15. If you can’t co-parent, try parallel parenting. If your ex has a high-conflict personality, you are probably not going to be able to co-parent effectively. Decrease the drama by adopting a Parallel Parenting paradigm: limit contact with your ex as much as possible (conflict will hurt your children more than separateness will) and accept that you will be running your households differently.
  16. Practice self-care. Have you gotten your teeth cleaned? Seen the doctor? Are you eating and sleeping enough? Exercising? Carving out time to relax? If the answer to any of these questions is “no,” turn them into a “yes.” Child-rearing and divorce will go much smoother if you take care of yourself.
  17. Stay socially connected. Some people isolate during divorce because they’re embarrassed. They’re embarrassed of being divorced. They’re embarrassed showing up solo at social events. They avoid coupled friends so they won’t be reminded of their single status. Or they lose fair-weather lifestyle friends. Isolating will just make you feel more depressed and alone, so find ways to stay social: hang out with real friends who don’t care about your marital status. Join a meet-up group. Get support from members of your religious congregation. Having a strong social network improves your mental health, so stay social!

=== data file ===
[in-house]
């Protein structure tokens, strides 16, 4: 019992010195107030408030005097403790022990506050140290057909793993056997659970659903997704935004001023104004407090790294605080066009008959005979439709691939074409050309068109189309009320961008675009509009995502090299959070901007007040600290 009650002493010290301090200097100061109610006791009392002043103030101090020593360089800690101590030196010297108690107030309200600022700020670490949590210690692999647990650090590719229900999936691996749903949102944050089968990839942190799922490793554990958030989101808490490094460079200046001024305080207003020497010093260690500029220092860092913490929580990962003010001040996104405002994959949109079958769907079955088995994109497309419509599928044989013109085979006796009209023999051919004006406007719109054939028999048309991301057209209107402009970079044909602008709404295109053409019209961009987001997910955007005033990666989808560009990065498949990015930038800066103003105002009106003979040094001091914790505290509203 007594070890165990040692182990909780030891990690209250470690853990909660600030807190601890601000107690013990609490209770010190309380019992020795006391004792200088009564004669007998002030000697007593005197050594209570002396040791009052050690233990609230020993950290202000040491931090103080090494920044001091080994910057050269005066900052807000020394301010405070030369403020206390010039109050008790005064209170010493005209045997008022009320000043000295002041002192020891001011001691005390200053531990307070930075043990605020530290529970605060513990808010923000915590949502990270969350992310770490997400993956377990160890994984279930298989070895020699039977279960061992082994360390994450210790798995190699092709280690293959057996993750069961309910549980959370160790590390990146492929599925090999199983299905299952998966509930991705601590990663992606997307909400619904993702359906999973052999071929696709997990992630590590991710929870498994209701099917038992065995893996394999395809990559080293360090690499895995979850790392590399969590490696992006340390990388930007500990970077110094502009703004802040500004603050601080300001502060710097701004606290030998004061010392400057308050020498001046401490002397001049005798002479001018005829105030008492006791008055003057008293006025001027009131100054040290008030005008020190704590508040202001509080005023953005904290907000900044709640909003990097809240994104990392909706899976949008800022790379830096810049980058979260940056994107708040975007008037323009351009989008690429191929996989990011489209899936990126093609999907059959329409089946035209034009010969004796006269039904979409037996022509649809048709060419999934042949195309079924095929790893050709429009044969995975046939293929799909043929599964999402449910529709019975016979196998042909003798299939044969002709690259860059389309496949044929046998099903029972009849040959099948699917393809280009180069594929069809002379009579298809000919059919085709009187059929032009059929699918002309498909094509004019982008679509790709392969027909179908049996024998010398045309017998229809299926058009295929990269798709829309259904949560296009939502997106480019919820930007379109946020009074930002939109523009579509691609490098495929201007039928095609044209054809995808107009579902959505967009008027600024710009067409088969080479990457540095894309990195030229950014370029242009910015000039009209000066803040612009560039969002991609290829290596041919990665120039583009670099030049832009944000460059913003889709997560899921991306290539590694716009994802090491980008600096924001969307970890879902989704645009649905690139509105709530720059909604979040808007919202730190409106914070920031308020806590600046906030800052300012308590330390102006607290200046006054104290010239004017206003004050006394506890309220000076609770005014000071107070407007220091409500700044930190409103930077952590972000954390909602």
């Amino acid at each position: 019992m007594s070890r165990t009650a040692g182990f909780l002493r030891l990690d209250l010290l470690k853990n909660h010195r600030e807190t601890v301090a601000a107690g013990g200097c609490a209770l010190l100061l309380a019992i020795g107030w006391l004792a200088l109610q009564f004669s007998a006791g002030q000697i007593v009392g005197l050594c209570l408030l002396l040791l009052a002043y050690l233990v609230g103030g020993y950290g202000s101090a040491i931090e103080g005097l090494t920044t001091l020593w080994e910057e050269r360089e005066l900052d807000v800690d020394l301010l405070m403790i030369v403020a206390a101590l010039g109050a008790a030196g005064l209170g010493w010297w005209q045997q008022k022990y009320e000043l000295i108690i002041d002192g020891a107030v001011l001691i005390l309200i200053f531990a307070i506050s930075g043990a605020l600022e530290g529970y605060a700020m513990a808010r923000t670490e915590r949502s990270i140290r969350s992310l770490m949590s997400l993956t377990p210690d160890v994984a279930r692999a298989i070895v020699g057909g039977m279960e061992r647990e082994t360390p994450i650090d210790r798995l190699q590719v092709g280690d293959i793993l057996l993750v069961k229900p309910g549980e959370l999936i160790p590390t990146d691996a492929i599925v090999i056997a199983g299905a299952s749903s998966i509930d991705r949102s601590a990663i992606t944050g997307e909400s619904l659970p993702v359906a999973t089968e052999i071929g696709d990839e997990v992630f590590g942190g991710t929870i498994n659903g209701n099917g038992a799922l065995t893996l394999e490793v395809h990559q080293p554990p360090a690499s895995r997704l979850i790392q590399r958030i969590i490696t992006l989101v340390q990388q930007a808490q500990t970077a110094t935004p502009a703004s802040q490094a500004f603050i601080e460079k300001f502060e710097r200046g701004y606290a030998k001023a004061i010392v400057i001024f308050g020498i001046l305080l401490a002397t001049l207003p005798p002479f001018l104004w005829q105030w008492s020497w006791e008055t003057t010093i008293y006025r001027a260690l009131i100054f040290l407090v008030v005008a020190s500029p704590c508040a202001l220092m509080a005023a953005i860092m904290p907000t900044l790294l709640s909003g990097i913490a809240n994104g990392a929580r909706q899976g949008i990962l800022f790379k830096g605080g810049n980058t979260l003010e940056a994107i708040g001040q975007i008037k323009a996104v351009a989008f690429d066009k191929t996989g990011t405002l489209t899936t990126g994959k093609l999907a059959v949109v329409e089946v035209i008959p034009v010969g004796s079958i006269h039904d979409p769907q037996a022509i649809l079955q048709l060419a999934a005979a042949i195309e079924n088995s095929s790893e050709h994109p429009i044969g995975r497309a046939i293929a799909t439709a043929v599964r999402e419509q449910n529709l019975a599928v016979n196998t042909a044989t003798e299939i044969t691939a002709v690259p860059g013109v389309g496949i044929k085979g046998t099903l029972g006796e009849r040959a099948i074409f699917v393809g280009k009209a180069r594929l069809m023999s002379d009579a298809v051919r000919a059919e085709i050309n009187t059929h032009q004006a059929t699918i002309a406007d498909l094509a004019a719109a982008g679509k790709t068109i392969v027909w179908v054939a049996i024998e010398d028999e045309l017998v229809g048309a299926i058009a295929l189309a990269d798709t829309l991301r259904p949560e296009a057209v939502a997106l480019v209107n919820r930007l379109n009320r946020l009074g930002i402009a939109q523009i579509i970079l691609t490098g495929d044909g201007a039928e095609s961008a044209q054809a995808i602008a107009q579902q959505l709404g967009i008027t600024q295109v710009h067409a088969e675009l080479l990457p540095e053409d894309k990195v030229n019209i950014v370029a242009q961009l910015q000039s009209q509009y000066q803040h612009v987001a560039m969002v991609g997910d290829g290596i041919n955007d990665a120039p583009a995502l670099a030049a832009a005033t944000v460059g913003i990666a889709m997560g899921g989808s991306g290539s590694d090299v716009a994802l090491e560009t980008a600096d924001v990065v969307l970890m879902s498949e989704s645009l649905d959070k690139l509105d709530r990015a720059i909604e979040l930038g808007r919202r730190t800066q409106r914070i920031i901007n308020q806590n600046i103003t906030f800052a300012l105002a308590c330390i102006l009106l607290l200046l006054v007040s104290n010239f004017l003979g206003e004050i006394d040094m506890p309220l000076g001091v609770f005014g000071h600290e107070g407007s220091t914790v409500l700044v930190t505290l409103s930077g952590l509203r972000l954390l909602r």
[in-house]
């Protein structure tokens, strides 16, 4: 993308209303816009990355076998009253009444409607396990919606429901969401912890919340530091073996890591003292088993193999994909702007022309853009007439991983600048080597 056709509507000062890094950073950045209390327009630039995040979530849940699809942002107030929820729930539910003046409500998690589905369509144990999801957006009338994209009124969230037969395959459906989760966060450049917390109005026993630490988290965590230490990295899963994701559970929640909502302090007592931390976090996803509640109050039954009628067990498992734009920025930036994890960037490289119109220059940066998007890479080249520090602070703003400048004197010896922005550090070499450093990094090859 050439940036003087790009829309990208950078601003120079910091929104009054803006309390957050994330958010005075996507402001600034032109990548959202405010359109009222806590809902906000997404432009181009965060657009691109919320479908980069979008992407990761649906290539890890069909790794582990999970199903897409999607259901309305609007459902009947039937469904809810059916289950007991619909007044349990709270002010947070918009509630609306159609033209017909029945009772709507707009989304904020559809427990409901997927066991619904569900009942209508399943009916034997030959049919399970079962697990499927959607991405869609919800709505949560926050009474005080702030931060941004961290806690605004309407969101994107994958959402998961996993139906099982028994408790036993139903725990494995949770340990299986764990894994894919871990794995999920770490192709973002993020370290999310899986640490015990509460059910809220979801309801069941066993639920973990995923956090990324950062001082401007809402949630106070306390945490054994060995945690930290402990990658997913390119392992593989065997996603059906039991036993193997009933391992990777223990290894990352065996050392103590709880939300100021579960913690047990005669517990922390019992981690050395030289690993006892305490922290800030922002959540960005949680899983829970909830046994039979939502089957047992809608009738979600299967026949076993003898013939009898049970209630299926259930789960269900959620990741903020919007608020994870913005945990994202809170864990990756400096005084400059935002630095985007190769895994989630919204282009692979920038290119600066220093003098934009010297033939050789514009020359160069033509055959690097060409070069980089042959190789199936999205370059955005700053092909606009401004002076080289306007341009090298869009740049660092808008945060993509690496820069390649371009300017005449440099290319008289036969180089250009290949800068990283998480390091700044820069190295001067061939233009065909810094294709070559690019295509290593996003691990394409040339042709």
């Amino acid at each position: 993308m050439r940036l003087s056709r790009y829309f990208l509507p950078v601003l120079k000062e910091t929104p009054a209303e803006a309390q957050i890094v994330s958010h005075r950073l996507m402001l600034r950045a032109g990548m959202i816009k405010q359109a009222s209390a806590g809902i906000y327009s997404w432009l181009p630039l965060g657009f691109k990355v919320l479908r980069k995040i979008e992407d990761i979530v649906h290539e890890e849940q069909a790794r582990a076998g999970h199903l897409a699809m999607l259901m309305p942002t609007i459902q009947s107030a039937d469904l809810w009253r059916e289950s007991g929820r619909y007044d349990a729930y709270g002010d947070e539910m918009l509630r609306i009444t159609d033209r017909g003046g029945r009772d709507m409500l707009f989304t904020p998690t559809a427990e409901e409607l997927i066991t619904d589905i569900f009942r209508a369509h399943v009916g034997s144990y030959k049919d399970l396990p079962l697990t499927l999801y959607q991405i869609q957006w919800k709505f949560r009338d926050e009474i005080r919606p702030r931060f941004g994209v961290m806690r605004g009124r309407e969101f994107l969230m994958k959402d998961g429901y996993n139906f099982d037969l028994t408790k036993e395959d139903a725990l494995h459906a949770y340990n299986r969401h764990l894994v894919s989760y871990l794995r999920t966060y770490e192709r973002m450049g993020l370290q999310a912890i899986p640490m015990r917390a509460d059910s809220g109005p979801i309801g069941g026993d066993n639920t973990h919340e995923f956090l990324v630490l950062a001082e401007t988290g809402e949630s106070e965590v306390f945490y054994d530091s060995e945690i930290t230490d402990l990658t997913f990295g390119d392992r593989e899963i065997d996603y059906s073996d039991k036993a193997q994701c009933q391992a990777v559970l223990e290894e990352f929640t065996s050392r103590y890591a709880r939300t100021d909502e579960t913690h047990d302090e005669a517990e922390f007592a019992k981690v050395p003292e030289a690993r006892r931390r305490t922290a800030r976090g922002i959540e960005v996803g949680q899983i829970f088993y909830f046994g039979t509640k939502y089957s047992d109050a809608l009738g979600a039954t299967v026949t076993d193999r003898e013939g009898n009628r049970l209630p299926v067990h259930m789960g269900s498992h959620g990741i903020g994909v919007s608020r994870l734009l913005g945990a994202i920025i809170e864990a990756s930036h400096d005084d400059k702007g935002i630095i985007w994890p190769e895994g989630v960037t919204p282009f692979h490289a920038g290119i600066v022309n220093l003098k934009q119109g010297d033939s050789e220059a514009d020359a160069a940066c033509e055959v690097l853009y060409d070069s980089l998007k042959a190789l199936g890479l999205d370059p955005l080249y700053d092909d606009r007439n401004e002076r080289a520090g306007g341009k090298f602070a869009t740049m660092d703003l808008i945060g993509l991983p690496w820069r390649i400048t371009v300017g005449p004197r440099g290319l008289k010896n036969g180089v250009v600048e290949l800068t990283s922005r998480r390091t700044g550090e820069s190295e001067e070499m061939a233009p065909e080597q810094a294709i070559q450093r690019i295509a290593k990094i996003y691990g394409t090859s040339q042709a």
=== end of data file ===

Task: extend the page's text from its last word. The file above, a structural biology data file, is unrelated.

18. But don’t gloat about your new relationship on social media or in person. Publicly flaunting your hot romance before the divorce is final can turn an amicable split into a nasty, costly one. Get closure on your marriage before you parade your new partner in front of your ex.